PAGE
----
Google Scholar 

  • Schwarzer K, Themann S (2003) Sediment distribution and geological buildup of Kiel Fjord (western Baltic Sea). Meyniana 55:91–115

    Google Scholar 

  • Selkoe KA, Henzler CM, Gaines SD (2008) Seascape genetics and the spatial ecology of marine populations. Fish Fish 9(4):363–377

    Article  Google Scholar 

  • Tewksbury JJ, Levey DJ, Haddad NM, Sargent S, Orrock JL, Weldon A, Danielson BJ, Brinkerhoff J, Damschen EI, Townsend P (2002) Corridors affect plants, animals, and their interactions in fragmented landscapes. PNAS 99(20):12923–12926

    Article  Google Scholar 

  • Waycott M, Duarte CM, Carruthers TJB, Orth RJ, Dennison WC, Olyamik S, Calladine A, Fourqurean JW, Heck KL Jr, Hughes AR, Kendrick GA, Kenworthy WJ, Short FT, Williams SL (2009) Accelerating loss of seagrass across the globe threatens coastal ecosystems. PNAS 106(30):12377–12381

    Article  Google Scholar 

  • Wikström S, Daunys D, Leinikki J (2010) A proposed biotope classification system for the Baltic Sea. AquaBiota Report 2010:6

    Google Scholar 

  • Worm B, Reusch TBB (2000) Do nutrient availability and plant density limit seagrass colonization in the Baltic Sea? Mar Ecol Prog Ser 200:159–166

    Article  Google Scholar 

  • Zhou Y, Liu P, Liu B, Liu X, Zhang X, Wang F (2014) Restoring eelgrass (Zostera marina L.) habitats using a simple and effective transplanting technique. PLoS One 9(4):1–7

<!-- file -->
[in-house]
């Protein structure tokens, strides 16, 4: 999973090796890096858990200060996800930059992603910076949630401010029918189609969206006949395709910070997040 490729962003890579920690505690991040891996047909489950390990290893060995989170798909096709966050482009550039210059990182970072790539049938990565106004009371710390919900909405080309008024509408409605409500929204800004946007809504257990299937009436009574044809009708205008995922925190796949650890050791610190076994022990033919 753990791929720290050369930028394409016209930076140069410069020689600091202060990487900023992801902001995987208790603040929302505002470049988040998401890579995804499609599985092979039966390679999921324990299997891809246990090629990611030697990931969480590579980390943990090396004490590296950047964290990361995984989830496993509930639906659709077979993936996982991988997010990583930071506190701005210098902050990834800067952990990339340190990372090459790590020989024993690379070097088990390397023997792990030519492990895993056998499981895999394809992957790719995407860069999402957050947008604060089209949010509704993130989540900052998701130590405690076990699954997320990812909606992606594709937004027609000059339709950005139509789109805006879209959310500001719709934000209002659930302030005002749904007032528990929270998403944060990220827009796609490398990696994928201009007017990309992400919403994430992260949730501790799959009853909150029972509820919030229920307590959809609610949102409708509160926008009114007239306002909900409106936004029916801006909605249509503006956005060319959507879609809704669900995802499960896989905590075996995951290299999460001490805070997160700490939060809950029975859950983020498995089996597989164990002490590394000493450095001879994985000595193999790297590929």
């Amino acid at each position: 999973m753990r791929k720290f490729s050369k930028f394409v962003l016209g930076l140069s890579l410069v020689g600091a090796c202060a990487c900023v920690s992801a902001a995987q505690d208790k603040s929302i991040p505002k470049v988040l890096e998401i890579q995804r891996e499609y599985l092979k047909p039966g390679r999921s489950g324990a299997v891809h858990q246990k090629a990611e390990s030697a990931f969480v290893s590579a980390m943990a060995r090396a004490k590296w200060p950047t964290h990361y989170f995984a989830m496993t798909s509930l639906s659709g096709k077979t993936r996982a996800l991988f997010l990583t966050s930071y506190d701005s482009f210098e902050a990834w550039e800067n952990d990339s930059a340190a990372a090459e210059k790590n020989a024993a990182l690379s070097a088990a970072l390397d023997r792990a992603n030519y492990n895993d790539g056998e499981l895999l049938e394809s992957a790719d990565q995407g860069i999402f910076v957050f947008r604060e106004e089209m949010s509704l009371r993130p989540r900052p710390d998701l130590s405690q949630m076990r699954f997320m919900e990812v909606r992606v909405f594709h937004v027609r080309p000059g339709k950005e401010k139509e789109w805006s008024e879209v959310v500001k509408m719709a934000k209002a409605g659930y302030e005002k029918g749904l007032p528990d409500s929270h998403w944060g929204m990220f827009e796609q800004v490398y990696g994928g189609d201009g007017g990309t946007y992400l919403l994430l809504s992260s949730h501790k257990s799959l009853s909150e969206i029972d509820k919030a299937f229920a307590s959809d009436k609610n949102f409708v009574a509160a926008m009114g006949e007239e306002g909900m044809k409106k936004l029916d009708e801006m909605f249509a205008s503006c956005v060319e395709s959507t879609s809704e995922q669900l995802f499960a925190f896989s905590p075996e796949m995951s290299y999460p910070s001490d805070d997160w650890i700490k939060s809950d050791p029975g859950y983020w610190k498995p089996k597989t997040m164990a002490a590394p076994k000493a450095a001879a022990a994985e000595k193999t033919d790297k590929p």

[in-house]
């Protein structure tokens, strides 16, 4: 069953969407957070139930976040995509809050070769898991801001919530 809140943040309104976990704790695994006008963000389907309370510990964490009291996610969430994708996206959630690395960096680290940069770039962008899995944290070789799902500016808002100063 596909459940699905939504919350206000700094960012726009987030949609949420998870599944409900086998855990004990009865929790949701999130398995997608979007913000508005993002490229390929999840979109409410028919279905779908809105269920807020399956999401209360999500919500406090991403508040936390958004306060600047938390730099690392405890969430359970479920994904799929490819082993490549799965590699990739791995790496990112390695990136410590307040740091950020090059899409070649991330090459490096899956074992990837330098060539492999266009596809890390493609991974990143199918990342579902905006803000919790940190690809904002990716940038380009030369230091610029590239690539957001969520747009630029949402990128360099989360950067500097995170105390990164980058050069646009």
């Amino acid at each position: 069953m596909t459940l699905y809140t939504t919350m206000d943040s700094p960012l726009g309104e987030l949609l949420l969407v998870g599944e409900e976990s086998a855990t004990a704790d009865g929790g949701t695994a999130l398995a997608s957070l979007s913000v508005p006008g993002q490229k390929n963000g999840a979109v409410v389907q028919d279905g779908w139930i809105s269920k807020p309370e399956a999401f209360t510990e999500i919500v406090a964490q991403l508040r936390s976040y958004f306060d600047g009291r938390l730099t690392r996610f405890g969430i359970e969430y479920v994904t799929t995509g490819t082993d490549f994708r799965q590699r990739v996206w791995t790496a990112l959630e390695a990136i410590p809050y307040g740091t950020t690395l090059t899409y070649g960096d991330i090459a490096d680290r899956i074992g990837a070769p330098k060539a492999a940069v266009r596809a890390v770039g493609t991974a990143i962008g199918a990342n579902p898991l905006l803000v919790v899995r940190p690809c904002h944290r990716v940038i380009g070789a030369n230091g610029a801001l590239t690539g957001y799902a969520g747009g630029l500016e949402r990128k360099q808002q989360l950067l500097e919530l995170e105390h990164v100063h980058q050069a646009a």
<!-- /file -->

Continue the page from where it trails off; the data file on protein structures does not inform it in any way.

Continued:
Google Scholar 

Download references


We acknowledge the environmental protection agency (Umweltschutzamt) of the City of Kiel for their financial contributions to the project and in particular to K.-H. Kweton for his interest and support. We also thank Carolin Breunig-Lutz (Stadtplanungsamt der Landeshauptstadt Kiel) for maps and shapefiles from the project ‘Rahmenplan Kieler Förde’, and Birger Treimer (CAU Kiel) for his help during his internship at CRM. A special thanks goes to Lotta Maack (CRM) and Solveig Blöcher (CAU Kiel) for substantial support with GIS.

Author information

Authors and Affiliations


Corresponding author

Correspondence to Matthias Goerres.

Electronic supplementary material

Fig. A1

Map of sediment types and water depths of Kiel Fjord (data sources: BSH, Schwarzer and Themann 2003; cartography: Matthias Goerres; coordinate system: Gauß-Krüger zone 3, EPSG 31467) (JPEG 924 kb)

Fig. A2

Historical map (1853) of Kiel Fjord with comparison to current (1973) extent and 20 m depth line (blue-dotted) (source: Institute of Geography, Kiel University) (PNG 16018 kb)


Overview of unpublished reports and impact assessment of compensation measures in Kiel Fjord (CRM 1998–2016) (PDF 262 kb)

Rights and permissions

Reprints and Permissions

About this article

Verify currency and authenticity via CrossMark

Cite this article

Krost, P., Goerres, M. & Sandow, V. Wildlife corridors under water: an approach to preserve marine biodiversity in heavily modified water bodies. J Coast Conserv 22, 87–104 (2018).

Download citation

  • Received:

  • Revised:

  • Accepted:

  • Published:

  • Issue Date:

  • DOI:


  • Sublittoral
  • Wildlife corridor
  • Biotope network
  • Ecological connectivity